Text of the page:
If I understand your definition of area correctly, the Brownian bridge ends up having infinite filling area because of small regions with large winding number -- a result of Yor shows that the expected area of the region with winding number $k$ is $\sim 1/k^2$. This contributes $\sim 1/k$ to the area of a filling, so the expected area is infinite.

On the other hand, there are asymptotic bounds on the growth of the area of the random walk bridge. I wrote a paper with Bruno Schapira which shows that the expected homological filling area of a random walk bridge of length $n$ grows like $n \log \log n$. (The homological filling area of a curve is the area of the smallest surface of arbitrary genus whose boundary is the curve -- in this case, it's the integral of the absolute value of the winding number over the plane.)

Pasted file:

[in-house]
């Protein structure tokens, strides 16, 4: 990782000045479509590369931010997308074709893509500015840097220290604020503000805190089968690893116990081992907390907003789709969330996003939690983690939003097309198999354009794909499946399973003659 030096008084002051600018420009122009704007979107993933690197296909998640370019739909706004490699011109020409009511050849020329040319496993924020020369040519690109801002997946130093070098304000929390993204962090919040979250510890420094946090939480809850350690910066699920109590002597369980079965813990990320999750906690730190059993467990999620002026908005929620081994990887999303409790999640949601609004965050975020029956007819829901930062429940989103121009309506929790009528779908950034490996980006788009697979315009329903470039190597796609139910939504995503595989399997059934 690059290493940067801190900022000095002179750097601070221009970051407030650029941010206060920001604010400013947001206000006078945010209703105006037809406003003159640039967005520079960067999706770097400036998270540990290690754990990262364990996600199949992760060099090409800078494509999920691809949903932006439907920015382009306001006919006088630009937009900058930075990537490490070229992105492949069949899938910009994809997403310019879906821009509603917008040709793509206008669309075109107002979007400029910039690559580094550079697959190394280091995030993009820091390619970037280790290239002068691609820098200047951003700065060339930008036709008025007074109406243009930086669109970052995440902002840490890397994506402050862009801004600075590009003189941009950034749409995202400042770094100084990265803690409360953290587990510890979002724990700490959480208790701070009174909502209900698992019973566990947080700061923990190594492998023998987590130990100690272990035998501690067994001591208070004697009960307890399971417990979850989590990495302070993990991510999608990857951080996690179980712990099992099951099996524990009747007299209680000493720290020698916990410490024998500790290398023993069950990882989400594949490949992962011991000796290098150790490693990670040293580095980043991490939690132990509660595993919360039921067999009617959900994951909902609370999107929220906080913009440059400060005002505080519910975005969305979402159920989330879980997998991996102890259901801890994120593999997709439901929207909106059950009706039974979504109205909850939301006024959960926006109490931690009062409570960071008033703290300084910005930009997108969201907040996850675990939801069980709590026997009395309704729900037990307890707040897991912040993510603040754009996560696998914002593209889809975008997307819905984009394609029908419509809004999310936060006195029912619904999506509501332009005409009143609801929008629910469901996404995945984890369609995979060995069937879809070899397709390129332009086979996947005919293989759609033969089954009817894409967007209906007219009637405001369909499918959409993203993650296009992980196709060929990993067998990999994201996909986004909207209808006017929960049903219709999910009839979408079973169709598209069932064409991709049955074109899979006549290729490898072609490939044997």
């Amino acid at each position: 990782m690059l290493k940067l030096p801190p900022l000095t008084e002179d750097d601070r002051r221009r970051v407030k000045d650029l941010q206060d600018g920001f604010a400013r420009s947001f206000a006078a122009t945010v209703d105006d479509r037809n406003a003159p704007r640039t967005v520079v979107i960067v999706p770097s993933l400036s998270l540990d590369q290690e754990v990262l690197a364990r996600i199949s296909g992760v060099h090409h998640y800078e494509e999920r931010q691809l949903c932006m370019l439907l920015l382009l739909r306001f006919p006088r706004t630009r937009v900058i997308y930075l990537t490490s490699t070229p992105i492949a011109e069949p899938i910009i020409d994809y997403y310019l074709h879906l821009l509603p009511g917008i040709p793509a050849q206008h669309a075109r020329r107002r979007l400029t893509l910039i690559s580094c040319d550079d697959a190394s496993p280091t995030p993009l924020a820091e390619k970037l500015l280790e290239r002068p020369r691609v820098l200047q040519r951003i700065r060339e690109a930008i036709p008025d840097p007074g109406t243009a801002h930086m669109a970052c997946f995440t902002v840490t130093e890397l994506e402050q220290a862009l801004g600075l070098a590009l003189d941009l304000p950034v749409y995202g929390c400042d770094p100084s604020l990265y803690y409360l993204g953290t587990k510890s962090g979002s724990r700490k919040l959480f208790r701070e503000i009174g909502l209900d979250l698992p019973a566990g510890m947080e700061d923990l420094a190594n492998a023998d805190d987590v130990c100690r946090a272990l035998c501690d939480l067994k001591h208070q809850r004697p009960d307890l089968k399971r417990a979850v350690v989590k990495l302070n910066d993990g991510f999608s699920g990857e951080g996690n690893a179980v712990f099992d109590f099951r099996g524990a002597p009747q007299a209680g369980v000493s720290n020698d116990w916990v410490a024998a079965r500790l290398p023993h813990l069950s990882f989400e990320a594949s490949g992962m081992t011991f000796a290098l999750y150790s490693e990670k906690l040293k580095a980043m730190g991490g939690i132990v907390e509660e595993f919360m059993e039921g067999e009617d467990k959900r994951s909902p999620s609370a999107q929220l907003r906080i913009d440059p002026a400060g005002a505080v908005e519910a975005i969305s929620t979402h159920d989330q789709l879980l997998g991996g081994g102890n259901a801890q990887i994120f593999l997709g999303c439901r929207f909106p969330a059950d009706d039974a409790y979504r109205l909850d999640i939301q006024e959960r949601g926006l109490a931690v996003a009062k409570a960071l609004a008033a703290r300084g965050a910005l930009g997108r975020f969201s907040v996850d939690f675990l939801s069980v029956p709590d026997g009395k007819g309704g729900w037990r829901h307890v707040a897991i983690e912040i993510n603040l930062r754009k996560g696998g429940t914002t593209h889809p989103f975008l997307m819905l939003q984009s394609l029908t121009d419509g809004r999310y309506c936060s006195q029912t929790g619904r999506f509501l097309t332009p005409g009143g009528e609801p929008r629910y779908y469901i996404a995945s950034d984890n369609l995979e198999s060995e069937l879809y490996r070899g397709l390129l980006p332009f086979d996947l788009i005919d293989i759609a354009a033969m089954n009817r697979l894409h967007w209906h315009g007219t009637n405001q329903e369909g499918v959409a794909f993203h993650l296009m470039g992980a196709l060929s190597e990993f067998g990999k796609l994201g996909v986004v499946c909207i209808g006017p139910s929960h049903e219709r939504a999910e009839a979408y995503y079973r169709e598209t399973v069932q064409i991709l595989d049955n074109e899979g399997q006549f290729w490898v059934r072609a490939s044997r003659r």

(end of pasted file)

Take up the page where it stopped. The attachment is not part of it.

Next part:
Roughly, we estimated the homological filling area of the random walk bridge by estimating the area of the region with winding number $k$ for all $k$. A rescaled random walk stays close enough to a Brownian motion that the region with winding number $>k$ has expected area $\sim 1/k$ when $k\le \log n$. When $k>\log n$, the area drops off quickly, so the homological filling area grows like $\log \log n$.